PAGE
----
Letter from the Prelate (24 September 2017)

"What are you seeking?", our Lord asks young people. If we help them grow with a strong and healthy heart, they will hear Christ's call: "come and see."

Pastoral Letters and Messages
Opus Dei - Letter from the Prelate (24 September 2017)

Rome, 24 September 2017, feast of Our Lady of Ransom

My dearest children: May Jesus watch over my daughters and sons for me!

After the past months, when I have had the joy of seeing many of you, I write to you with my eyes already fixed on the theme of the forthcoming Synod of Bishops, which will take place in Rome within a year: “Young people, the Faith, and vocational discernment”. As you know, apostolate with young people was very much to the fore in the recent General Congress.[1] In this letter I would simply like to encourage you, without going into details, to consider how we can intensify this urgent aspect of our Christian vocation.

“What do you seek?” Our Lord asks John and Andrew, the first time they approach him (Jn 1:38). Youth is a time of seeking; it is the time when the utmost importance is given to the question “Who do I want to be?” which for a Christian also means “Who am I called to be?” It is a question about one’s vocation, about how to respond to God’s love. “You, dear young man, dear young woman,” wrote Pope Francis two years ago, “have you ever felt the gaze of everlasting love upon you, a gaze that looks beyond your sins, limitations and failings, and continues to have faith in you and to look upon your life with hope? Do you realize how precious you are to God, who has given you everything out of love?”[2]

Today there are many obstacles, sometimes complex ones, in the way of this personal encounter with God’s love. But there are also signs of hope. “It is not true,” said Benedict XVI, “that young people think only of consumerism and pleasure. It is not true that they are materialistic and self-centred. Just the opposite is true: young people want great things.[3] This statement corresponds to the reality of the lives of many young people who are ambitious to improve the world, even though it seems to conflict with the indolence of many others, who we see have grown old before their time because of being constantly bombarded with consumerism, entertainment, instant gratification, and frivolity. It’s easy to lament about that situation; it is more demanding, however, to rise to the level of those desires for great things that dwelldeep in their hearts, though sometimes covered over with apparent indifference. Are we capable of making them thrill with the beauty of the Faith, and of a life lived for others? I ask each of my younger sons and daughters: Are you able to pass on to your friends your own enthusiasm for God who is Beauty, Goodness and Truth, the only one capable of satisfying the desire for happiness in their hearts? And I ask those of us who are no longer so young in years, but who try to keep our hearts young: Do we try to understand their difficulties and their ambitions? Do we become young with them?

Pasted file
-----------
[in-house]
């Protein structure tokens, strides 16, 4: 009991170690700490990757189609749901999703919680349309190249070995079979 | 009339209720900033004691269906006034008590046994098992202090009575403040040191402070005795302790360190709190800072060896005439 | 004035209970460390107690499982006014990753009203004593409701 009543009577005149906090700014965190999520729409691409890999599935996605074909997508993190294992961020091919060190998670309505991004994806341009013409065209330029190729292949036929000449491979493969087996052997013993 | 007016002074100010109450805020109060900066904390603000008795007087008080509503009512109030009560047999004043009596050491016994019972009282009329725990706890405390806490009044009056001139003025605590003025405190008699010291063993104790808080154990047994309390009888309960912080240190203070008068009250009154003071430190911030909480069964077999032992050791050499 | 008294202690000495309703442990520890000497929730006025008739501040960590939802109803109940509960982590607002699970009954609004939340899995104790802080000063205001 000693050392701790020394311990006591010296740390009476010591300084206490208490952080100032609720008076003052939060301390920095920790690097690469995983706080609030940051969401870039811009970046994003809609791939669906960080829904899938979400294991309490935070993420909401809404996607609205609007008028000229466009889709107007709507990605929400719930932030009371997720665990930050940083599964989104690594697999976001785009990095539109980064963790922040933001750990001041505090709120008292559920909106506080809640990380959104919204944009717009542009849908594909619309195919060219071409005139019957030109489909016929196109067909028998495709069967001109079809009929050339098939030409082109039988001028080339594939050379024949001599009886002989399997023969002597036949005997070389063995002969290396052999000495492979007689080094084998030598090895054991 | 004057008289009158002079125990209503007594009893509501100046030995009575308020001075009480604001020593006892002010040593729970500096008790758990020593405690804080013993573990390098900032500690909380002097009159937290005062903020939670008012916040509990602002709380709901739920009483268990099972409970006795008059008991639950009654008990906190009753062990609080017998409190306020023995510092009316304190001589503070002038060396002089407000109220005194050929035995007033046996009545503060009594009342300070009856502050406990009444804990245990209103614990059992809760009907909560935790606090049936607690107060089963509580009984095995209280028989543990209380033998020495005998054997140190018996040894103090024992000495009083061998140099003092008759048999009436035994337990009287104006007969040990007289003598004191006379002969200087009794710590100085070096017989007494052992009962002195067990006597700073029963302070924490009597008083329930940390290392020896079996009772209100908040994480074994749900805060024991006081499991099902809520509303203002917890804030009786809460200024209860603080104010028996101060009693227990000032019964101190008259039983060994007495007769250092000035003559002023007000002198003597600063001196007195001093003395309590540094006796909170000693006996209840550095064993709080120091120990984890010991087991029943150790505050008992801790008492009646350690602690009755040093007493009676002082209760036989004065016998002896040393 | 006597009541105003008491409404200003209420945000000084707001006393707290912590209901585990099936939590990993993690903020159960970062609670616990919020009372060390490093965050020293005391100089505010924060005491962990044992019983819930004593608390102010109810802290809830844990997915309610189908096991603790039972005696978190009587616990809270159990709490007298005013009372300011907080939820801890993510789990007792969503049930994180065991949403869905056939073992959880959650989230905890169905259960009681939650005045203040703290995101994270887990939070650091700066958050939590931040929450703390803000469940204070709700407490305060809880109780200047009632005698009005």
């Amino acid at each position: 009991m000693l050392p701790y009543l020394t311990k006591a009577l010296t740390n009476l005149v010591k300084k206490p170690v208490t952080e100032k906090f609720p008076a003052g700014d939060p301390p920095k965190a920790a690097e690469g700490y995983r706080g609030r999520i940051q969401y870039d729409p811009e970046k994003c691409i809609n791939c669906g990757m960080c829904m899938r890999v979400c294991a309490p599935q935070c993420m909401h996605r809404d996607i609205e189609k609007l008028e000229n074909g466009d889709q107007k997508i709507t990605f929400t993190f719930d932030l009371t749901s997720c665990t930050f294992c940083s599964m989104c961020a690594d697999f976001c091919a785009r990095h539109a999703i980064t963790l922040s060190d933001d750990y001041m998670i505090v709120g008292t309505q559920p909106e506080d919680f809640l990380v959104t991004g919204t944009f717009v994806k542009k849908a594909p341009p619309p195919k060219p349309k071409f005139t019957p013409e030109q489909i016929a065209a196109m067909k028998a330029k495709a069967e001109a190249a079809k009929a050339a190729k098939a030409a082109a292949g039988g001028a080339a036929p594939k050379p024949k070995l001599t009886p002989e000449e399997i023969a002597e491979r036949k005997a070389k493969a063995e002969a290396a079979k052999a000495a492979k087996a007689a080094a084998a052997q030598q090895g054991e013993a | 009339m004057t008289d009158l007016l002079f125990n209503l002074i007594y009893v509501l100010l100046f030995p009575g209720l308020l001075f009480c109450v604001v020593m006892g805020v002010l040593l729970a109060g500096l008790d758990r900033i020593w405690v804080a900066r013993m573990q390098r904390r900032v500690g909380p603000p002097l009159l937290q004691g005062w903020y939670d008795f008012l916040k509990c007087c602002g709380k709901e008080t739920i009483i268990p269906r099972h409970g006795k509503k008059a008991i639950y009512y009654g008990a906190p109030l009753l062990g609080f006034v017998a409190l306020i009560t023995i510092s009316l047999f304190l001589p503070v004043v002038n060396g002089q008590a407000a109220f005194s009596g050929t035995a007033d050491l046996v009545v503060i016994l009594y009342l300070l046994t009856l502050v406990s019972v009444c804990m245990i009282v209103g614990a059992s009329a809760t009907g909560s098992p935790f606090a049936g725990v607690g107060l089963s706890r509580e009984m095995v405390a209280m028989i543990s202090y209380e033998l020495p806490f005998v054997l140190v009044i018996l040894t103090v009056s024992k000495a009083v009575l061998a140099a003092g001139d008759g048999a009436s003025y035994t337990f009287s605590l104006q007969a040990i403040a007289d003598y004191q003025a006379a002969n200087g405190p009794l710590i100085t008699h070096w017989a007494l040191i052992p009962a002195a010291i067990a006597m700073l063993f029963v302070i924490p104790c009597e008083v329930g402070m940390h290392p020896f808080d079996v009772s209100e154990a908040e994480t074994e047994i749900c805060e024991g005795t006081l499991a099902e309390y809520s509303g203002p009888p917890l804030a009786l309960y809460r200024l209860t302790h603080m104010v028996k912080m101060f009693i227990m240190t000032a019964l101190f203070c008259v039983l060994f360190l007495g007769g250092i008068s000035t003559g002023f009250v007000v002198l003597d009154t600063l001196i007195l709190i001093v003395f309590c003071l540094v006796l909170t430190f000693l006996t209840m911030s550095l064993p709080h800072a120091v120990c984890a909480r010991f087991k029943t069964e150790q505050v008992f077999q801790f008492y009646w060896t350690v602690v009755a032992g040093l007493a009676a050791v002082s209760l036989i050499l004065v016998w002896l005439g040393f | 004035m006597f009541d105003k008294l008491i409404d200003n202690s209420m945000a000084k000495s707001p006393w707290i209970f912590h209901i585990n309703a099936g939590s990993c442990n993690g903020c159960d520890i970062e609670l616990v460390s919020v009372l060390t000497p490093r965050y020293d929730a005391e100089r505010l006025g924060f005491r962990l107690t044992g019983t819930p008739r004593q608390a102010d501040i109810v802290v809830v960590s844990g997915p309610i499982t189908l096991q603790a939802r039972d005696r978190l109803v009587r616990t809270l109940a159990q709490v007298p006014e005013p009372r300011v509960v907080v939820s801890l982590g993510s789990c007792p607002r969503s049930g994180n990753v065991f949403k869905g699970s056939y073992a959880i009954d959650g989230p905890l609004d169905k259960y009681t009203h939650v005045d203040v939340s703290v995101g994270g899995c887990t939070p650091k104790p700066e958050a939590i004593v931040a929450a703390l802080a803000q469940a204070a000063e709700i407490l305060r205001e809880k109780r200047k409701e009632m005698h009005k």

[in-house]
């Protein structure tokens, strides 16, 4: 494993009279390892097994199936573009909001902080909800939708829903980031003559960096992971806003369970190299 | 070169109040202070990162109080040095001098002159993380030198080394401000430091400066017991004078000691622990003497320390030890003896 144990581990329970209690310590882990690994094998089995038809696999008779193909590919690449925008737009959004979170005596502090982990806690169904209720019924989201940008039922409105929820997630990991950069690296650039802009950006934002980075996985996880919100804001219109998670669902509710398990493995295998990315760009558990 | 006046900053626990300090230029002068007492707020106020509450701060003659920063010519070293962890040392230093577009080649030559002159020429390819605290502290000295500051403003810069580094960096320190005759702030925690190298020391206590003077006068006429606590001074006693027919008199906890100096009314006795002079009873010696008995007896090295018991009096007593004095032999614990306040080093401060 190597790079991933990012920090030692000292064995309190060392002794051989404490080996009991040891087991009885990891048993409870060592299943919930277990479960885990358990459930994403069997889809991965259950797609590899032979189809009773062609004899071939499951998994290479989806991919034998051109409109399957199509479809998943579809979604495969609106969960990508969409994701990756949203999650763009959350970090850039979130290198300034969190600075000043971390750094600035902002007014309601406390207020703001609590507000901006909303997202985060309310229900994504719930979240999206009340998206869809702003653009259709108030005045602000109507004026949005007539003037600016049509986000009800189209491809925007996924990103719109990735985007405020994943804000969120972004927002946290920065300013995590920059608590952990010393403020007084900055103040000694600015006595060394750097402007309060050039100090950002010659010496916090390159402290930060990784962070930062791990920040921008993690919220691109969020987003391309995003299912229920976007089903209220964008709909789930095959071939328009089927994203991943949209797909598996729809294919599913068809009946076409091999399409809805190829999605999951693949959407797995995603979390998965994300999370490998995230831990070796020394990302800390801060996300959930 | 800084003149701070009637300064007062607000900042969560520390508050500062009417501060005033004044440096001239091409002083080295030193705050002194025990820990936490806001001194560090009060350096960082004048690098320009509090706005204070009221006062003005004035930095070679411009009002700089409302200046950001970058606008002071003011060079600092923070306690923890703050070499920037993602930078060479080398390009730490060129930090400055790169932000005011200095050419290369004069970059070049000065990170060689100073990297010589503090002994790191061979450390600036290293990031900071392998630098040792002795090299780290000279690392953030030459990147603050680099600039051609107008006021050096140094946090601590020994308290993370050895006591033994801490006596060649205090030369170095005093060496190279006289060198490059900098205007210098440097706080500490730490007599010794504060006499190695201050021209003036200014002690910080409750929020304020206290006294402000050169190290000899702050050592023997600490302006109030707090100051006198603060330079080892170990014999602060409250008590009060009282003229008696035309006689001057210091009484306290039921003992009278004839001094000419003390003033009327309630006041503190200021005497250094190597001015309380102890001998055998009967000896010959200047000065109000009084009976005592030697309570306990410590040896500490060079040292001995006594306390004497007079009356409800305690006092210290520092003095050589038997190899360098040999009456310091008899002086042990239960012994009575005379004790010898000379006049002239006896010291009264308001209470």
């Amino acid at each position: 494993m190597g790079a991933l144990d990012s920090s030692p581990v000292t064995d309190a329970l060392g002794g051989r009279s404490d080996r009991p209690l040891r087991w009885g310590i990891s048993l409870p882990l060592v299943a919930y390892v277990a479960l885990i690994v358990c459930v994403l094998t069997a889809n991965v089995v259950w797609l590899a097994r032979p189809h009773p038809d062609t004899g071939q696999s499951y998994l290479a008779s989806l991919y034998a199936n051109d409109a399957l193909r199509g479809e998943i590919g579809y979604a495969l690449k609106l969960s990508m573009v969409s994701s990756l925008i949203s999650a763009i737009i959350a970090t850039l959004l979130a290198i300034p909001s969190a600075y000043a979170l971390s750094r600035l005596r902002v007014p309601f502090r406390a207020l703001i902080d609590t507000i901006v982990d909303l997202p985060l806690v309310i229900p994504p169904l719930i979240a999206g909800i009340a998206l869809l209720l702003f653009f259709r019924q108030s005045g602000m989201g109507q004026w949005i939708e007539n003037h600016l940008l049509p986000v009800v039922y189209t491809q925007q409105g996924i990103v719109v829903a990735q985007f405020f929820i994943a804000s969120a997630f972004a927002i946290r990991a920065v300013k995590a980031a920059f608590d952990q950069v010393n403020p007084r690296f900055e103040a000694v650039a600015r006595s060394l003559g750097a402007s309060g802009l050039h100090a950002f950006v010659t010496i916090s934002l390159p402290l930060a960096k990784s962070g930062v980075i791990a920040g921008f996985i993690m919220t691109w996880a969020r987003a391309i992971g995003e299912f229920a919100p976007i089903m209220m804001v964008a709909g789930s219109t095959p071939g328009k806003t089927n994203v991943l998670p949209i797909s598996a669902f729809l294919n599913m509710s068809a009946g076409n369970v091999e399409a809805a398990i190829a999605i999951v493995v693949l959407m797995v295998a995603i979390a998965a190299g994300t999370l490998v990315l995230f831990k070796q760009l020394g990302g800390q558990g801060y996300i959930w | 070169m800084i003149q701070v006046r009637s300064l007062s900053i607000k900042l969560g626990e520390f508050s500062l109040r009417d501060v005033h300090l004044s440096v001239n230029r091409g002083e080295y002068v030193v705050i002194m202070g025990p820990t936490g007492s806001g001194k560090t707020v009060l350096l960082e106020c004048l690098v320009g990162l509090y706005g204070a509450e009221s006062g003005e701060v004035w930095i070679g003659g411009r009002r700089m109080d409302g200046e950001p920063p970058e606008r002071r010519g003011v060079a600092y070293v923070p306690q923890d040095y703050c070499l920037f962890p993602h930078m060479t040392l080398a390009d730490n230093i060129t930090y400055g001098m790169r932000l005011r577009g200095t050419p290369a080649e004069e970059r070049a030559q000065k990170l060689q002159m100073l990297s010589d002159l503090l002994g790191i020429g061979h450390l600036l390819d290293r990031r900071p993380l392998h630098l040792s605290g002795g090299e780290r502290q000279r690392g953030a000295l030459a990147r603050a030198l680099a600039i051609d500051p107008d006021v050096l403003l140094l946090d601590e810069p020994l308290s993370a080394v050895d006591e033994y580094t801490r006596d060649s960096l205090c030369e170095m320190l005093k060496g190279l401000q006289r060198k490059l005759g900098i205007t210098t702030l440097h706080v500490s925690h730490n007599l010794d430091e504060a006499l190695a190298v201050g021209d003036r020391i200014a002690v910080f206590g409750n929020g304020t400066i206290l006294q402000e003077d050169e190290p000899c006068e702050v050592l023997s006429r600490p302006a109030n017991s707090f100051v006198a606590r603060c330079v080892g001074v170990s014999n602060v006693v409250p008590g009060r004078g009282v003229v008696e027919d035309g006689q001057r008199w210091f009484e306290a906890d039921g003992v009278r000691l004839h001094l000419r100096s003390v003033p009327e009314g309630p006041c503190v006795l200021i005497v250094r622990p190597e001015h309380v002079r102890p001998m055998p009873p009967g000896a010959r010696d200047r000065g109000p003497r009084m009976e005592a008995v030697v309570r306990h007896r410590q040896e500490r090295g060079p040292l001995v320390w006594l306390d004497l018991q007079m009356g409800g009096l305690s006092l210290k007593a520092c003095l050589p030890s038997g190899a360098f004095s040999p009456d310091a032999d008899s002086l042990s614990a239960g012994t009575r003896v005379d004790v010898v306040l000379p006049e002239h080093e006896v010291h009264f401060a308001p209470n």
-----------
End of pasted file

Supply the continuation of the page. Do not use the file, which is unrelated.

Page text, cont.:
St Josemaria loved the Portuguese term for young people: os novos, the new ones. He once said, “Be very young, all of you. Renew yourselves! (…) Renewing means being young again, being new again, having a new capacity for self-giving.”[4] To encourage many souls to have generous dreams of self-giving to God and others, all Christians need to make an effort to be genuine witnesses of a life that sincerely aims for identification with Jesus Christ. In spite of our limitations, with God’s grace we can be sowers of peace and joy in the place where Our Lord wants us to be, whether it is a little corner of the world or a crossroads of cultures. Let’s maintain and enhance the “youth” that God gives us.[5] Our serene witness of youthfulness of spirit always leaves an impression on others, which sooner or later helps them in their own lives.

St Josemaría used to say that parents are responsible for ninety per cent of their children’s vocation, and this applies to all those who influence the upbringing and education of young people in one way or another. I am thinking of everyone, but especially the Co-operators and Supernumeraries.I encourage you to consider whether you can increase your involvement in formational works for young people (schools, clubs, etc.)generously and creatively, but at the same time, I suggest that you look first and foremost at your own home. Think whether your children can be happy to belong to their family because they have parents who listen to them and take them seriously, and love them as they are; who dare to ask themselves the same questions as they do; who, in the little things of daily life, help them to appreciate the value of things and the effort required to run a home; who make demands on them; who are not afraid to bring them into contact with the suffering and weakness that are so prominent in many people’s lives, beginning perhaps with people in their own family; and who with their own piety,help them to “touch” God, to be souls of prayer. Help them, in short, to grow up with hearts that are healthy and strong, so that they can hear God telling each of them, as he told John and Andrew, “Come and see” (Jn 1:39).

A very affectionate blessing from

your Father




[1] Pastoral letter, 14 February 2017, 17, 24-28, 31.

[2] Francis, Message for 31st World Youth Day in Krakow, 15 August 2015.

[3] Benedict XVI, Address, 25 April 2005.

[4] Saint Josemaria, notes from a family get-together, 19 March 1964.

[5] Cf. Saint Josemaria, Furrow, no. 79.